How to Build a Hockey Rink


By: Tyler Farmer

By any stretch, Athens, Georgia is not a stereotypical location for an ice rink.  Believe it or not, Akins Ford Arena is normally a ballroom! How do you put an ice rink in a ballroom? I went to the Classic Center to witness the installation firsthand, and it is truly a fascinating process to go from an empty ballroom to hockey ready venue.  In its entirety, the transformative process is made up of ten steps

  1. A containment layer is created by using a tarp, similar to what you would see at a baseball game during a rain delay, to prevent water from getting on the ballroom floor.
  2. Numerous rectangular pieces of foam are laid down to allow the rink to withstand the weight of the Zamboni.
  3. Another tarp is used to create the rink line and prevent leaks.
  4. The elements are put down. The elements are long metal pieces that create the rink frame and allow the water to freeze through the connected hoses.
  5. Water is sprayed, and it takes about 24 hours to freeze.
  6. The boards are installed.
  7. A golf cart is used to crack the ice a little bit to test the overall strength of the ice and check for weak points.
  8. The vinyl lines and goalie creases are laid down.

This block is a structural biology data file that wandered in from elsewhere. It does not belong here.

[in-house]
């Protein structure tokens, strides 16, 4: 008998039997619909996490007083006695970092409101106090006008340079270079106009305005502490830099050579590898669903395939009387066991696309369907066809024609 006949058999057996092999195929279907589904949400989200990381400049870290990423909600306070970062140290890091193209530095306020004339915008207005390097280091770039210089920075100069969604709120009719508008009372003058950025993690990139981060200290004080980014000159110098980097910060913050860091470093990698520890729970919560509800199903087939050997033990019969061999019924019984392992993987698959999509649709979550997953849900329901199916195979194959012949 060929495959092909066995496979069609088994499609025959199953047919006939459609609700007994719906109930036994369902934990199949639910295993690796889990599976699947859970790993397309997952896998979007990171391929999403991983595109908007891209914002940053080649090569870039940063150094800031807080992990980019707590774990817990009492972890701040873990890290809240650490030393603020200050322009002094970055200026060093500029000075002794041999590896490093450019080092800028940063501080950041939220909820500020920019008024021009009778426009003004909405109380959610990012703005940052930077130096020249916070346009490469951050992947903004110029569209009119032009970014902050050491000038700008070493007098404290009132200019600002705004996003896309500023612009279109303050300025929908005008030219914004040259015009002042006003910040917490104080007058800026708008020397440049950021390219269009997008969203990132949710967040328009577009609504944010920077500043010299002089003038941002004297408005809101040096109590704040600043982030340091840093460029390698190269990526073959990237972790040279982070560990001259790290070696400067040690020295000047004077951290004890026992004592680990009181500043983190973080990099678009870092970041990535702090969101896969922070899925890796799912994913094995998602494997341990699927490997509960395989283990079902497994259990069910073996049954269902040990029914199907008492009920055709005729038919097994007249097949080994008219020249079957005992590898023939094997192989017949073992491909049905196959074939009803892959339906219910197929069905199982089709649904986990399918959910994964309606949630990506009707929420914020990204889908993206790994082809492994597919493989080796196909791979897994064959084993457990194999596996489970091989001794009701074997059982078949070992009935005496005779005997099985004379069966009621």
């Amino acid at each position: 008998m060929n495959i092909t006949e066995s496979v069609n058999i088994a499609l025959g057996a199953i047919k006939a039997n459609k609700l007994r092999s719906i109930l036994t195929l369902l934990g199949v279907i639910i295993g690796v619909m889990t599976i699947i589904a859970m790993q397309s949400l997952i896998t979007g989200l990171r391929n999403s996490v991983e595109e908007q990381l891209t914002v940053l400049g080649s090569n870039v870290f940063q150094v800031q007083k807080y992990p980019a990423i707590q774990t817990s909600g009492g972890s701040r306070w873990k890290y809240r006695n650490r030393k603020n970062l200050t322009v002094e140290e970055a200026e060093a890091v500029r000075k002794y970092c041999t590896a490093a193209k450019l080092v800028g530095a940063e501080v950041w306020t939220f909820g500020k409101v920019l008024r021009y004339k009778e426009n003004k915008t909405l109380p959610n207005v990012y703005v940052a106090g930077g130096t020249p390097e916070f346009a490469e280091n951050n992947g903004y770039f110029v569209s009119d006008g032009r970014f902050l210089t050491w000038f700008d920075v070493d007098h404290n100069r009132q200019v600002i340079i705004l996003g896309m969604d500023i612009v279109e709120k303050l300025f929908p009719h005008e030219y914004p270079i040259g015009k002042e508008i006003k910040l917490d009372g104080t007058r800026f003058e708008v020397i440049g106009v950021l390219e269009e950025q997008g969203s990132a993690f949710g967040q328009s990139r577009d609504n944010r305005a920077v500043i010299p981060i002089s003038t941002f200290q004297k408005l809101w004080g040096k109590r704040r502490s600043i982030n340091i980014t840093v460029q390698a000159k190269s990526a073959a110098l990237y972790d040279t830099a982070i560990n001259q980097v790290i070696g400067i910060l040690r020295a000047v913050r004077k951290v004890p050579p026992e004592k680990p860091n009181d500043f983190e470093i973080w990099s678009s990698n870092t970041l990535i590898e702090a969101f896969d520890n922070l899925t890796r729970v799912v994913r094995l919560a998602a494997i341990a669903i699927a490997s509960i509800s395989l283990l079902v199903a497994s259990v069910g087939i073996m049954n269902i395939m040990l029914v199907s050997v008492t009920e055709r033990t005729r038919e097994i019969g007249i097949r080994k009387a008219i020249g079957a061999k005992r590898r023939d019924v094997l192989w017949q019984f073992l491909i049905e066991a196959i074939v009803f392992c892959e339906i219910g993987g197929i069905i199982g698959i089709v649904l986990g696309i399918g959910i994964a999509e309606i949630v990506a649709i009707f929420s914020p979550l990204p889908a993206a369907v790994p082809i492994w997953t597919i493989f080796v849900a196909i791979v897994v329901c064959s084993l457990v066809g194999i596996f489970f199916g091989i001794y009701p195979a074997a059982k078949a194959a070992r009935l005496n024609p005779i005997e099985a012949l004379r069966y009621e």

9. The glass is installed.
  10. The bleachers, concourse, and locker rooms are set up.

  Did You Know?

  • Step 2 requires over 500 pieces of foam!
  • In total, 52 elements are used, and each element is about 100 feet long
  • A Zamboni resurfaces the ice by cutting off the top layer and putting down warm water. The warm water melts the ice, which quickly refreezes, to create the shiny finish.
  • Glycol, basically antifreeze, is used to keep the tubes cold to help the water freeze faster. The Glycol is kept at around 15 degrees.
  • The entire process takes about four days, and it takes two days to convert the rink back into a ballroom.
  • The rink will be put down and removed four times throughout the season.

Below is a video overview of the entire build process from start until finish.